Austria announces it will issue one-off cost of living payments

Austria has announced it will issue one-off payments aimed at offsetting rising inflation costs in the country.

Austria announces it will issue one-off cost of living payments
Crowds walk down the famous shopping street Mariahilferstrasse, in Vienna. Photo: JOE KLAMAR / AFP

Austria’s National Council has announced one-off payments which will ease the current cost of living crisis for certain financially vulnerable groups, Der Standard reported.

At the end of April, pensioners on minimum incomes, long-term recipients of sickness and rehabilitation benefits, the unemployed and unemployment assistance recipients will receive €150.

Separately households that receive minimum income or social assistance and students with study grants will receive €300.

For retired people receiving supplementary allowances, there will be two payments of €150.

With the exception of the liberal party Neos, the opposition was largely in favour of the legislative changes

However, parliamentarians from opposition parties said the one-off payments would not be enough to compensate for high inflation, especially as Russia’s invasion of Ukraine puts further pressure on prices.

SPÖ politician Gabriele Heinisch-Hosek appealed to the government to at least bring forward the payments by a month.

Neos MP Gerald Loacker said that “one-time payments will not help”, as prices will continue to stay high. 

The government, however, was eager to highlight the benefits of the package.

For those without jobs, it will be at least a “small compensation” for increasing energy costs, Labor Minister Martin Kocher (ÖVP), said. 

According to Statistik Austria, inflation rates in Austria reached 5 percent in January 2022, driven by a spike in fuel and household energy prices

This reflects the highest level of inflation since December 1984, Statistik Austria’s head Tobias Thomas told ORF.

Gas prices rose by 41 percent compared to January 2021 and there also steep hikes in the cost of petrol and diesel fuel. Heizöl, which can be used for heating and fuel, saw a 45.8 percent increase over the same period.

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Bread, butter and veggies: The items getting more expensive in Austria

The purchase price of flour has risen by around 70 percent, which means the cost of bread, cakes and pastries in Austria are set to rise, alongside steep increases for fresh and canned vegetables. Here's what you need to know.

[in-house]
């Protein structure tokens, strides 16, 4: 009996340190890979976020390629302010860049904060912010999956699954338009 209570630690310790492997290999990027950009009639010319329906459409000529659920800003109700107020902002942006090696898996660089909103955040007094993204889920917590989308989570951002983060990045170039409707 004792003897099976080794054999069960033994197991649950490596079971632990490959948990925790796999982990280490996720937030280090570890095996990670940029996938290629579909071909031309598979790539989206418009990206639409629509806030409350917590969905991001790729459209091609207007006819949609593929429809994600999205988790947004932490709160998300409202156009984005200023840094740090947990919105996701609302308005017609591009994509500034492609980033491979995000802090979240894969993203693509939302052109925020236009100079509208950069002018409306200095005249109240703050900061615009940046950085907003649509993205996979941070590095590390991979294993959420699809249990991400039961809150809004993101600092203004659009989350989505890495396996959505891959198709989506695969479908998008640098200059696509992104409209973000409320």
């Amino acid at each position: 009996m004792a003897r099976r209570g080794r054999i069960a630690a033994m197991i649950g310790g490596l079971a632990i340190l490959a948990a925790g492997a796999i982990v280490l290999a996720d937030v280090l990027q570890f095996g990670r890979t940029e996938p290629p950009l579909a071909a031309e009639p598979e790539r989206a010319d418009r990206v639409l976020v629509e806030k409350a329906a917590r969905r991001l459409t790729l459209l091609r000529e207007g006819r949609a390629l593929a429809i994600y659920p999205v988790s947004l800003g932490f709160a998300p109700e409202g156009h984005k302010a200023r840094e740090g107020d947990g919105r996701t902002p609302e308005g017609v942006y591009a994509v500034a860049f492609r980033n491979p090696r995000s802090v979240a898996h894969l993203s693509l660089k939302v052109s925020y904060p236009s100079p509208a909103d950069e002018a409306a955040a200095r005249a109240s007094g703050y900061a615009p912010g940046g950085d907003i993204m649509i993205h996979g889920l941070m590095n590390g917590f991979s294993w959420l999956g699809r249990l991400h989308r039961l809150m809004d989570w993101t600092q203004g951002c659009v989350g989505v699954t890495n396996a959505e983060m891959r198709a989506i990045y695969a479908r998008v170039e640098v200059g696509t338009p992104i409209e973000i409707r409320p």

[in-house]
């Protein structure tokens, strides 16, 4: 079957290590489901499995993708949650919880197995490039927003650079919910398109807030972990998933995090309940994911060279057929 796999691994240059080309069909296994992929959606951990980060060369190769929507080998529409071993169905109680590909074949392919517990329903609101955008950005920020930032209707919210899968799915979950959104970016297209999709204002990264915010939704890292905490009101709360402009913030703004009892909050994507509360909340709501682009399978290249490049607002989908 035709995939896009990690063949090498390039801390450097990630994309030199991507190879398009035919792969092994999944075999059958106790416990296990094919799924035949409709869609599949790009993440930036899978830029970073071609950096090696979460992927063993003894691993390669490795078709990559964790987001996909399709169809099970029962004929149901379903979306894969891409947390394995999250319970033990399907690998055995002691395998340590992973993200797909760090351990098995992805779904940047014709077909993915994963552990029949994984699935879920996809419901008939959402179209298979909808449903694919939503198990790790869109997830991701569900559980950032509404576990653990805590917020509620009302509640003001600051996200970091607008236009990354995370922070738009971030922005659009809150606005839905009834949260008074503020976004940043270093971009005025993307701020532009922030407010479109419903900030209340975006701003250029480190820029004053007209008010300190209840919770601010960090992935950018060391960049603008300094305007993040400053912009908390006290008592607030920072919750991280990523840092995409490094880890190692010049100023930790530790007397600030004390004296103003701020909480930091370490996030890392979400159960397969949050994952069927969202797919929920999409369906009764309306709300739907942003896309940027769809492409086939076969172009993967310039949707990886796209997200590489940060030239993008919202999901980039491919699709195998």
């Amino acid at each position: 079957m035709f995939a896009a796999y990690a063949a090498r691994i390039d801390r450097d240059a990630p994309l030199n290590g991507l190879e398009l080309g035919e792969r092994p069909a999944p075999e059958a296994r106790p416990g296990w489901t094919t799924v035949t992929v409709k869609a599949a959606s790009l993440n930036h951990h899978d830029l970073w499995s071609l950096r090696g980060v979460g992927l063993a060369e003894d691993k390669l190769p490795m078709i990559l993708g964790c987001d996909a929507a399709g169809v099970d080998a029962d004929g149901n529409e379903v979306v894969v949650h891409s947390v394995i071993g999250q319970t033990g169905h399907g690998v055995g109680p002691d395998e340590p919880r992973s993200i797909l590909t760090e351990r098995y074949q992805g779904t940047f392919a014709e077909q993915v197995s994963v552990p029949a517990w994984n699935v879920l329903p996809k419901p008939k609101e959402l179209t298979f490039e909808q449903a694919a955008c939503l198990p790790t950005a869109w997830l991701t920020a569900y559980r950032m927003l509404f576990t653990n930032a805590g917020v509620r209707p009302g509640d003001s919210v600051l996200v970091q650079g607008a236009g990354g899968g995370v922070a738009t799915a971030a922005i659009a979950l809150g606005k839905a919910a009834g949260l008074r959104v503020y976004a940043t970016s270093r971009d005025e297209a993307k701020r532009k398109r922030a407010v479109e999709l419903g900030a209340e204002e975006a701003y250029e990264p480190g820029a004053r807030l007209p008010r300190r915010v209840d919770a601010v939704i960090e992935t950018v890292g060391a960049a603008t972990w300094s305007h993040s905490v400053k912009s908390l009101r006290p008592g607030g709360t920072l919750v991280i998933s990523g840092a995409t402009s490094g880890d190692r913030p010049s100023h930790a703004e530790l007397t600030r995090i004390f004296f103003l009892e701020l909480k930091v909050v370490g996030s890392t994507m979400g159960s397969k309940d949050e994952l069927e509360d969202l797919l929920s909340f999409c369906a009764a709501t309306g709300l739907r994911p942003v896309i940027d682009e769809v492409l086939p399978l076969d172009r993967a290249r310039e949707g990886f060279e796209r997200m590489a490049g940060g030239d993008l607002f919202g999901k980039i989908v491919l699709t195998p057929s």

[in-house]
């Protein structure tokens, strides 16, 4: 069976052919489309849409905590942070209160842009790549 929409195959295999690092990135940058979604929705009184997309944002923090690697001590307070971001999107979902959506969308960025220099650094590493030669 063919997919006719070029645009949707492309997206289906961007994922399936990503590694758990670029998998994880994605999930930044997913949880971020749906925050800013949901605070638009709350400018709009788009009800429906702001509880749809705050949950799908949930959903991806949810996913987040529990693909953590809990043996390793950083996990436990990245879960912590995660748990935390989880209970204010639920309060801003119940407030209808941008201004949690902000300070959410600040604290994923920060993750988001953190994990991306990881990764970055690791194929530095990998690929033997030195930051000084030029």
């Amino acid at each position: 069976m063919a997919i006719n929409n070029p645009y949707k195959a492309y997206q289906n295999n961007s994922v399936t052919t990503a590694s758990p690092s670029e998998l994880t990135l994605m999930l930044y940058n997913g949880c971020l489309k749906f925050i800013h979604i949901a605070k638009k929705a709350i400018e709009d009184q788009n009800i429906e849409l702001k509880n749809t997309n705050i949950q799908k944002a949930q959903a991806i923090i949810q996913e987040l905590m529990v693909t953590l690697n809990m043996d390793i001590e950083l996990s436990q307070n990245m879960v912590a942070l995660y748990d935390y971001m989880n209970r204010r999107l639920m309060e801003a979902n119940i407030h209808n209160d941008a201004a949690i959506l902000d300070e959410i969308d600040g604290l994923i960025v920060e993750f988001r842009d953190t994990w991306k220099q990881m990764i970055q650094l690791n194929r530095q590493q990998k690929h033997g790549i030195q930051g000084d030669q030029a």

Bread, butter and veggies: The items getting more expensive in Austria

The war in Ukraine and a ban on the export of wheat in India is driving up the cost of wheat flour around the world, with bakers in Austria warning they have no choice but to raise prices.

According to the Chamber of Commerce, there is also a paper shortage for packaging that is used for most baked goods, adding to further pressure on bakers.

Reinhard Honeder, Chairman of Bakers for the Chamber of Commerce, told ORF: “I believe that every colleague must raise their prices if they have not already done so.”

READ ALSO: The essential products that are getting more expensive in Austria

However, the rising cost of wheat flour is not expected to hit Austria as hard as other countries because Austria is “self-sufficient” when it comes to wheat, due to domestic agriculture capabilities.

Honeder says Austria has enough wheat to feed the population and believes this should stop baked goods from becoming unaffordable. 

In Upper Austria, there are around 288,000 hectares of arable land and wheat is currently grown on almost 46,000 hectares, according to Agrarmarkt Austria.

However, global wheat production is forecast to be 774.8 million tonnes for 2022/2023, which is 4.5 million tonnes less than in 2021/2022.

Farmers are also being hit with rising costs for fertiliser and machinery, leading to ongoing increases in the global price of grain.

FOR MEMBERS: Cost of living: 45 ways to save money in Austria

The cost of groceries (Lebensmittel) also on the rise in Austria

Bread isn’t the only staple food product that is becoming more expensive in Austria.

Der Standard reports that the cost of a bell pepper (Paprika), butter and tinned tomatoes are also rising sharply. 

When comparing prices from April 2021 and May 2022, one red pepper (from Austria) is up by 67 percent to €1.49, a 250g pack of Clever butter is 79 percent more at €2.49, and a can of Clever chopped tomatoes costs 20 percent more at €0.47. 

Inflation has been rising in Austria for the past year and hit 7.2 percent in April – the highest rate in Austria since October 1981 when the Gulf War led to an increase in oil prices.

The cost of food is a big driver in the rise in inflation with the average weekly shopping basket costing 14 percent more than last year, according to Statistics Austria.